On Wednesday, Dec. 18, Ann LaCasce, MD, of the Dana-Farber/Brigham and Women’s Cancer Center Adult Lymphoma Program will answer your questions about lymphoma care in a live video webchat. The 45-minute chat starts at 1 p.m. EST and will air live on Dana-Farber’s YouTube page.

LaCasce will discuss current treatment options as well as future therapies for lymphoma.

If you have a question for Dr. LaCasce, email webchats@dfci.harvard.edu. You can also submit questions by sending us a Tweet @DanaFarber using the hashtag #DFCIWebchat.

Bookmark the webchat video page and tune in live on Dec. 18 at 1 p.m. EST. You can also add the event to your calendar or RSVP on Facebook.

Fighting the Lung Cancer Stigma

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Despite the research, the promising new drugs, the many ongoing clinical trials, lung cancer remains a disease that affects too many people, too often. For patients and family members, the disease carries an added burden: a stigma that lung cancer and smoking go hand in hand, and that lung cancer patients brought this on themselves. Not only must these patients and family members face their disease, but they also must carry the guilt and blame that some people cast their way.

When we posted a recent infographic on smoking and cancer, we unintentionally helped promote that stigma. We’re deeply sorry and have removed the infographic.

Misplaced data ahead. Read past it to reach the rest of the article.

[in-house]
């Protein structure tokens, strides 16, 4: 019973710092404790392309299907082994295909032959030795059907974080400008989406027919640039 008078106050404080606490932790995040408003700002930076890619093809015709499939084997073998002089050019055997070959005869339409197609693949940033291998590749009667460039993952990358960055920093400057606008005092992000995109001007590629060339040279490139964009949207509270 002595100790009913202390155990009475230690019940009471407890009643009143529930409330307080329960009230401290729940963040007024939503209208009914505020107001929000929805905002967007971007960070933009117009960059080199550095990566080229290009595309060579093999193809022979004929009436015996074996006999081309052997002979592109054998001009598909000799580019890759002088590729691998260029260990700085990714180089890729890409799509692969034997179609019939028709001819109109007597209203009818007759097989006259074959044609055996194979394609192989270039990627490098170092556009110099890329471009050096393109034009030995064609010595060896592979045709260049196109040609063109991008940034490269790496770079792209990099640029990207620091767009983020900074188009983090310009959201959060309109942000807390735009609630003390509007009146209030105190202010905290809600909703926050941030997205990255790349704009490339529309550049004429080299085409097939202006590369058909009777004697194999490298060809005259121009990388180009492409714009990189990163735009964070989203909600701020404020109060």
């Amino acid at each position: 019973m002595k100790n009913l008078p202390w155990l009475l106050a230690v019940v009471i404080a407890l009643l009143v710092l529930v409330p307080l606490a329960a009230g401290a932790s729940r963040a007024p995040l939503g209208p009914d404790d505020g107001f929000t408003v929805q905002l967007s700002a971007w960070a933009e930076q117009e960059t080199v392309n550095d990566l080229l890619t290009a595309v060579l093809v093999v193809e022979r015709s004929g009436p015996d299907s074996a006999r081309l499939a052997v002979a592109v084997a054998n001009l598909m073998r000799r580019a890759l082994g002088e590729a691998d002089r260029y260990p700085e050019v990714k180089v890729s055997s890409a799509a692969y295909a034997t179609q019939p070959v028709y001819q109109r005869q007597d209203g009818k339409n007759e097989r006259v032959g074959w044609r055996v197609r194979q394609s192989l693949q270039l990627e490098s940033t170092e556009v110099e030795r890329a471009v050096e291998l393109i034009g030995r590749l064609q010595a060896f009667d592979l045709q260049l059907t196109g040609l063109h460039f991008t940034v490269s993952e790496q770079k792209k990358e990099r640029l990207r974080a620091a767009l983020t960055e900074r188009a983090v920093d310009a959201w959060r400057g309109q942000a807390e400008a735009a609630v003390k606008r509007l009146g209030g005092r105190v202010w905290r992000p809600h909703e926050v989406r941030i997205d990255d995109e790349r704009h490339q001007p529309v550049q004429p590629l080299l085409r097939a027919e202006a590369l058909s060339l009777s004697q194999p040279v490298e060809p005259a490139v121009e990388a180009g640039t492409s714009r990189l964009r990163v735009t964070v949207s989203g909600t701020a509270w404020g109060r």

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Research Report: New Treatments for Melanoma

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by Richard Saltus

As recently as five years ago, progress in treating life-threatening malignant melanoma was slow. Since then, several molecularly targeted drugs have burst on the scene, and new strategies for awakening the immune system to attack the cancer cells have yielded dramatic long-term survival benefits for some patients.

“The outlook for patients has never been so good – and we anticipate that in the next year or two it will be much better,” says Louise M. Perkins, PhD, chief science officer for the Melanoma Research Alliance, which funds research on the skin cancer.

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Infographic: Pancreatic Cancer by the Numbers

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As November marks Pancreatic Cancer Awareness Month, view the infographic below to learn more about the disease:

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Clinical Trials and the Future of Lymphoma Treatment

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Current lymphoma therapies are a far cry from the mustard gas used more than 50 years ago. More treatment options, including ones that may be more effective and less toxic, are being studied in ongoing clinical trials.

“Clinical trials really are the future of lymphoma treatment,” says Ann LaCasce, MD, a medical oncologist in the Adult Lymphoma Program at Dana-Farber/Brigham and Women’s Cancer Center.